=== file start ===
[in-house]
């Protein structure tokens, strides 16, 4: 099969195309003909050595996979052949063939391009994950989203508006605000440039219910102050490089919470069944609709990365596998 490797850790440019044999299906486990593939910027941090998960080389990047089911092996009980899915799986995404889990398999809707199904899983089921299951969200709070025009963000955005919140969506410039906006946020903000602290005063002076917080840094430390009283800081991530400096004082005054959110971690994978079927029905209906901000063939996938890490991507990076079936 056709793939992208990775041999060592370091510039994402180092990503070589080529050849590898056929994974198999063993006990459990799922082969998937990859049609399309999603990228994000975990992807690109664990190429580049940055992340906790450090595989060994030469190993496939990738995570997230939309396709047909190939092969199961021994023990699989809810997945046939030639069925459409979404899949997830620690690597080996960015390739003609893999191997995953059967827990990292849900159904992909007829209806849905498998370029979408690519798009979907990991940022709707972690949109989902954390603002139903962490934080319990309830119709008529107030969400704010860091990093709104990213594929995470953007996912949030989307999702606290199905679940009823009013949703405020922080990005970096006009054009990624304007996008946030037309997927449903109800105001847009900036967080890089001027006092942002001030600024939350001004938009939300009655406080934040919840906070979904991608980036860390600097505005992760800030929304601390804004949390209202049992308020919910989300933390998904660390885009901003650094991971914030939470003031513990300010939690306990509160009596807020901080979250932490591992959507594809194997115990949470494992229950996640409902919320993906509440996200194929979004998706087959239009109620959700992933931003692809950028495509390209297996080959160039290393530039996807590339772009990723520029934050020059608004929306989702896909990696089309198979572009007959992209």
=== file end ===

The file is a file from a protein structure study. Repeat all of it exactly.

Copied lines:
[in-house]
């Protein structure tokens, strides 16, 4: 099969195309003909050595996979052949063939391009994950989203508006605000440039219910102050490089919470069944609709990365596998 490797850790440019044999299906486990593939910027941090998960080389990047089911092996009980899915799986995404889990398999809707199904899983089921299951969200709070025009963000955005919140969506410039906006946020903000602290005063002076917080840094430390009283800081991530400096004082005054959110971690994978079927029905209906901000063939996938890490991507990076079936 056709793939992208990775041999060592370091510039994402180092990503070589080529050849590898056929994974198999063993006990459990799922082969998937990859049609399309999603990228994000975990992807690109664990190429580049940055992340906790450090595989060994030469190993496939990738995570997230939309396709047909190939092969199961021994023990699989809810997945046939030639069925459409979404899949997830620690690597080996960015390739003609893999191997995953059967827990990292849900159904992909007829209806849905498998370029979408690519798009979907990991940022709707972690949109989902954390603002139903962490934080319990309830119709008529107030969400704010860091990093709104990213594929995470953007996912949030989307999702606290199905679940009823009013949703405020922080990005970096006009054009990624304007996008946030037309997927449903109800105001847009900036967080890089001027006092942002001030600024939350001004938009939300009655406080934040919840906070979904991608980036860390600097505005992760800030929304601390804004949390209202049992308020919910989300933390998904660390885009901003650094991971914030939470003031513990300010939690306990509160009596807020901080979250932490591992959507594809194997115990949470494992229950996640409902919320993906509440996200194929979004998706087959239009109620959700992933931003692809950028495509390209297996080959160039290393530039996807590339772009990723520029934050020059608004929306989702896909990696089309198979572009007959992209």